‘Thank you. I’m so glad you enjoyed it.’

Charles spoke. ‘Well, I will leave you to it. There is champagne in the powder room, but do not close the door all the way. It sticks and the lock is broken.’ 

‘OK.’ she said.

‘Shall we?’ He extended his arm for her to follow, and gently touched her bare back. Spiriting her away to the spirits. 

The powder room sink was full of ice, with six empty bottles of champagne propped up in the basin and one left unopened. There were glasses on top of the cabinet under the towel rack. He opened the lone bottle with a gentle pop and poured a glass for her and one for himself and began with a toast, ‘To the Expats!’ She laughed. They drank. To the din of the party on the other side of the door. 

‘So, Marty. How do you find yourself in Paris.’ 

‘Well, believe it or not, I was working at NASA…’

‘So you’re an actual rocket scientist.’

He laughed. ‘Sort of. Yes. But then I was consulting on something of an art/technology project. Which is at the Pompidou.’

‘Ahhh. Incroyable! So this is how you know our hosts.’ 

‘Yes. Charles told me you are a New Yorker…”

And with that, a CLICK. Someone at the party closed the door. Pulled it shut tight. And they tried. They both tried. The party goers on the other side tried. Until they all just gave up. They were locked in. And they didn’t mind one damn bit.

They talked and talked and talked about everything under the sun. Under the stars, really. For hours and hours that seemed to pass in minutes. Laughing. Sitting on the cold tile floor. With the beautiful view of Paris at night nearly touchable right out that long thin window. And then it was quiet for a moment. He lowered his head and laughed to himself.

‘What’, she asked.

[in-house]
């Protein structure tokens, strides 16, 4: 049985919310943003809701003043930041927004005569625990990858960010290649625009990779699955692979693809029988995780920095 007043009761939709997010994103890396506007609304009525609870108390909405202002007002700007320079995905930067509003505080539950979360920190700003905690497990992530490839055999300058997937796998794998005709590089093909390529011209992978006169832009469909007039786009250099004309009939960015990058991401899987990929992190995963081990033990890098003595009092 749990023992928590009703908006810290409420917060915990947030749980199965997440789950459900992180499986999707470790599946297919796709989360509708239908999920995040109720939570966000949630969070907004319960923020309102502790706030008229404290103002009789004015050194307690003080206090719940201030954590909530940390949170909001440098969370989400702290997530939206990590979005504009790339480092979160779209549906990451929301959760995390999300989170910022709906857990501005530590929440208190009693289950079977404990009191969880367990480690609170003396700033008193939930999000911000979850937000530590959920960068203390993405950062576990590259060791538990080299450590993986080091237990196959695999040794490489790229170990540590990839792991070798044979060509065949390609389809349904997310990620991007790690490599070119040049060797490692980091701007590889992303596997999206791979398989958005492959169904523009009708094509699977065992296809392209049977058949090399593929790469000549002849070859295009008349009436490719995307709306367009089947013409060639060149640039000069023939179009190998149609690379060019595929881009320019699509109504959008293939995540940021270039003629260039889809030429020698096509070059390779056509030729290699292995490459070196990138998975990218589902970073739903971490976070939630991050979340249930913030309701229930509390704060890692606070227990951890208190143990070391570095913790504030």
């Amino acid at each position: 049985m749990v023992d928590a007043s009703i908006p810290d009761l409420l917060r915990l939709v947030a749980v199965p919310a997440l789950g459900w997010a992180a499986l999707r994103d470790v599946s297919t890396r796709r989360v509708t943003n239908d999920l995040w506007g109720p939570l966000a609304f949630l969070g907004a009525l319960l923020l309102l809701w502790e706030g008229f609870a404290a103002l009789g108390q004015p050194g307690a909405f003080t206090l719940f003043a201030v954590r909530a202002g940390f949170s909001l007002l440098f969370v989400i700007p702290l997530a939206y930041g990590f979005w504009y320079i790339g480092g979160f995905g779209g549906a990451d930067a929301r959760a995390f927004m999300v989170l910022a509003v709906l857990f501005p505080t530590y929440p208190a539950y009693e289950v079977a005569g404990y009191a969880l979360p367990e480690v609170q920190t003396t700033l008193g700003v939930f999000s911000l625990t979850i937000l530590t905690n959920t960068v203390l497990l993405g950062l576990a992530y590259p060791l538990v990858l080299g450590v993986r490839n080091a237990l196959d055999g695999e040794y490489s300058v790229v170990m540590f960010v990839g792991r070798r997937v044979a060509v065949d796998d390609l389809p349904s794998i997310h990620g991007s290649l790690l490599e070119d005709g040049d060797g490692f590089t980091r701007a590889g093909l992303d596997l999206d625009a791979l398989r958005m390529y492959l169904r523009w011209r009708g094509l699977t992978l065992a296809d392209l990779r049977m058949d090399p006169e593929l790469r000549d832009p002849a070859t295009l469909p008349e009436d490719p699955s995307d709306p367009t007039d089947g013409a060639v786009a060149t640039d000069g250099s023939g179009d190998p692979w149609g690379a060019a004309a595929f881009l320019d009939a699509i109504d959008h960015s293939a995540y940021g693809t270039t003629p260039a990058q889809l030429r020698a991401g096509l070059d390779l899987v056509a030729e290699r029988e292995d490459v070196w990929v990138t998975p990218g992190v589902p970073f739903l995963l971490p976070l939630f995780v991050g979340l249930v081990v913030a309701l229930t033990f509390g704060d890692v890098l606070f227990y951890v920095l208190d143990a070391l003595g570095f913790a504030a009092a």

‘I was just wondering’ he said, ‘what you’re like in bed.’

‘Oh, who me? I’m a total DUD.’ She replied.

‘Really?’ He laughed.

‘Yes, really!’

‘I find that very hard to believe.’ 

‘No. It’s true. I just kinda like… lie there.’ She flopped her arms out and put her head back. ‘Just BLAH. I give myself one star. Half a wormy apple. Do not recommend.’

He laughed but brushed it all away, slightly embarrassed. ‘I know. I’m sorry. It was a stupid question.’

‘No, no.’ She said. ‘It’s just… can one really declare themself bad or good at it? So much of it, it seems to me, is circumstance. It depends on the mood, if there’s chemistry, and do you want to be there… If you both want to be there. You know what I mean?’

‘I agree’

‘But also. I have this weird thing.’ She was suddenly very serious. Contemplative, almost. She looked back up at him. ‘I was born without nerve endings in my lips.’


‘Yes. So if you were to kiss me… I wouldn’t feel a thing.’


He slowly leaned in on all fours, and very gently kissed her on the lips. And then, just as slowly, he pulled away to check.

‘See?’ she said, shaking her head. ‘Nothing. I felt nothing.’

‘Let me try again.’ He repeated the gesture.

“Nope.’ She shrugged. ‘It’s tragic, really.’

They both smiled. And then they were both still. 

And then he leaned in and kissed her for real. And she kissed him back. 

‘My God.’ She said. ‘I’m healed!’